One Hot Summer
- Texas is absolutely the hottest and most insufferable state in the entire nation. Forget about Death Valley, Arizona, Nevada, Florida—none of them measures up. Texas alone has the right to be known as number one, the worst. Texas Monthly Magazine August 1975 Issue
- The hottest temperature ever in Texas was 120 degrees, recorded in Seymour in August 1936 and Monahans in June 1994.
ABCNews.com September 2000
- The warmest month of the year is August, with a mean temperature of 86.5 degrees. The peak of the summer is July 31 to Aug. 14, with an average daily high temperature of 99. spectrumlocalnews.com June 2022
- Why is Texas so Hot? State Climatologist John Nielsen-Gammon says that there reasons this heat wave is hitting Central Texas particularly hard: low moisture in the soil, weather patterns bringing in dry air from urban Mexico and climate change. San Antonio Report July 2022
- There are three reasons this heat wave is hitting Central Texas particularly hard, said State Climatologist John Nielsen-Gammon: low moisture in the soil, weather patterns bringing in dry air from urban Mexico and climate change.Aug 4, 2022
Clear Springs and Limestone Ledges: A History of San Marcos and Hays County by G. Johnson, D.W. Kerbow, L. Simon, M. Storm, and F. Stovall has interesting historical information for great reading. For example, book two in the publication names black-owned businesses in Kyle, Texas during the early nineteen hundreds: Albert Taylor's Cleaning and Pressing Shop, John Sewell's Cafe, George Sewell's Grocery Store, Jeff Sewell's Barber Shop and Kirby Smith's Barber Shop. Rich in information about the cities in Hays County, this publication can be purchased at the Hays County Historical Commission, check the website or call the office.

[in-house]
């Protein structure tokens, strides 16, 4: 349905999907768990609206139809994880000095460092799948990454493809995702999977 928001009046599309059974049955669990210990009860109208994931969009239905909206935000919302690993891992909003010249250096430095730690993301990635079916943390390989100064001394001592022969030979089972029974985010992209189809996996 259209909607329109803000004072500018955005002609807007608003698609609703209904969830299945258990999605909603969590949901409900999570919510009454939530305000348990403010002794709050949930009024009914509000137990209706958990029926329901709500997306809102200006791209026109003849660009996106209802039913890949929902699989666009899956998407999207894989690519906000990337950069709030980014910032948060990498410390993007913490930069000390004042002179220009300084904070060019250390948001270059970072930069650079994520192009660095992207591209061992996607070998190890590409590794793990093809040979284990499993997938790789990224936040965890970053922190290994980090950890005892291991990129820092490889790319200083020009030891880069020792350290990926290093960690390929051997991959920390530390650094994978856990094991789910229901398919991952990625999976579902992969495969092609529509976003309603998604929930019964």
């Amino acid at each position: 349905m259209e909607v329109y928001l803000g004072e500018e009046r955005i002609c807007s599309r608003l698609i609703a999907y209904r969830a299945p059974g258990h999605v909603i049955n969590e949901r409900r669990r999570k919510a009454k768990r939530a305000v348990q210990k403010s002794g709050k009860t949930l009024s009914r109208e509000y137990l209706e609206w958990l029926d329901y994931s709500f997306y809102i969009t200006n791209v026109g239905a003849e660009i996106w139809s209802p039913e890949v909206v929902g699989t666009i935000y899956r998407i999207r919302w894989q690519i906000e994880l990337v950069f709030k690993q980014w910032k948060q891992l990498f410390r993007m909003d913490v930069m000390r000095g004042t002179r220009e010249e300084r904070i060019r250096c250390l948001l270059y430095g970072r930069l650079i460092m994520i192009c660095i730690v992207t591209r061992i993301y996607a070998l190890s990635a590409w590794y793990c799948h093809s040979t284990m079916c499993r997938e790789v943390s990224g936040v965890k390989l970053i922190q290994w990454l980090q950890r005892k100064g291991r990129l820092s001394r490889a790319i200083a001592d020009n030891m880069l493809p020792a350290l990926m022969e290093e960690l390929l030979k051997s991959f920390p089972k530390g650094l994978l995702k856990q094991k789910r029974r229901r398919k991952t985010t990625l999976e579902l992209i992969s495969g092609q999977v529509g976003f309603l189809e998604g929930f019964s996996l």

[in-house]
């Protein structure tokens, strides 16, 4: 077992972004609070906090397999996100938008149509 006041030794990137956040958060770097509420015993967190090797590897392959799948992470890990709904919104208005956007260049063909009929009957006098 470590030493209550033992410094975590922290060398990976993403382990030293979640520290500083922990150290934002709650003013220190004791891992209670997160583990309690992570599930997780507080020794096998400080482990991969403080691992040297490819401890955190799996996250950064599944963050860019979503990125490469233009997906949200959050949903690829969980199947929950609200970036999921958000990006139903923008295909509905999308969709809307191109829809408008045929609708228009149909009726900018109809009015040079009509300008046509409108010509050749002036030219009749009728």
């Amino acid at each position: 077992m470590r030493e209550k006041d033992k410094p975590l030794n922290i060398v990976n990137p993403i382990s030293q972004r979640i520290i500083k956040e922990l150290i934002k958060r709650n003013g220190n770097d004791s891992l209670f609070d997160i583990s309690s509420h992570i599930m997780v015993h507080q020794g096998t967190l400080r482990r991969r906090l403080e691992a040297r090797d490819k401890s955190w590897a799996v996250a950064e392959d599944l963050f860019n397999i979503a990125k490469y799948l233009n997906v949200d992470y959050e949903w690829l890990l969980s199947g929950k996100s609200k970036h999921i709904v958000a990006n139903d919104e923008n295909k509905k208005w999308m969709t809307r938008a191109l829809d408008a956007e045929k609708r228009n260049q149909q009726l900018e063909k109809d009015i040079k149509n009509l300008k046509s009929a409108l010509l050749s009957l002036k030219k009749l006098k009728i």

Clear Springs and Limestone Ledges, A History of San Marcos and Hays County
Hays County Historical Commission has a great price for this publication. Come by the office on Tuesday (9am – 4pm) of every week, or the 2nd and 4th Saturday (10am-2pm) of the month. New hardcover at a cost of $45.00, shipping/handling at an additional cost. Hays County Historical Commission office is located at: 111 E. San Antonio St. Suite 104, San Marcos Texas 78666.
Hays County Historical Commission Chair Kate Johnson Recognized by State with Leadership Award
Hays County Courthouse, San Marcos, TX (February 12, 2020) — The Texas Historical Commission presented Hays County Historical Commission Chair Kate Johnson with the John Ben Shepperd County Historical Commission Leadership Award at its recent REAL PLACES, Preserving Historic Texas 2020 Conference. Johnson also received the award in 2010.
“Congratulations to Kate Johnson on this prestigious award,” County Judge Ruben Becerra said. “Her efforts to preserve the history and tell the stories of all the people of Hays County has not gone unnoticed.”
Precinct 1 Commissioner Debbie Gonzales Ingalsbe congratulated Johnson, saying “This is a well-deserved award in recognition of Kate Johnson, who has done so much for Hays County in preserving our wonderful history.”
The award is named for former Texas Secretary of State John Ben Shepperd, who following his retirement from law founded the Texas Historical Marker program.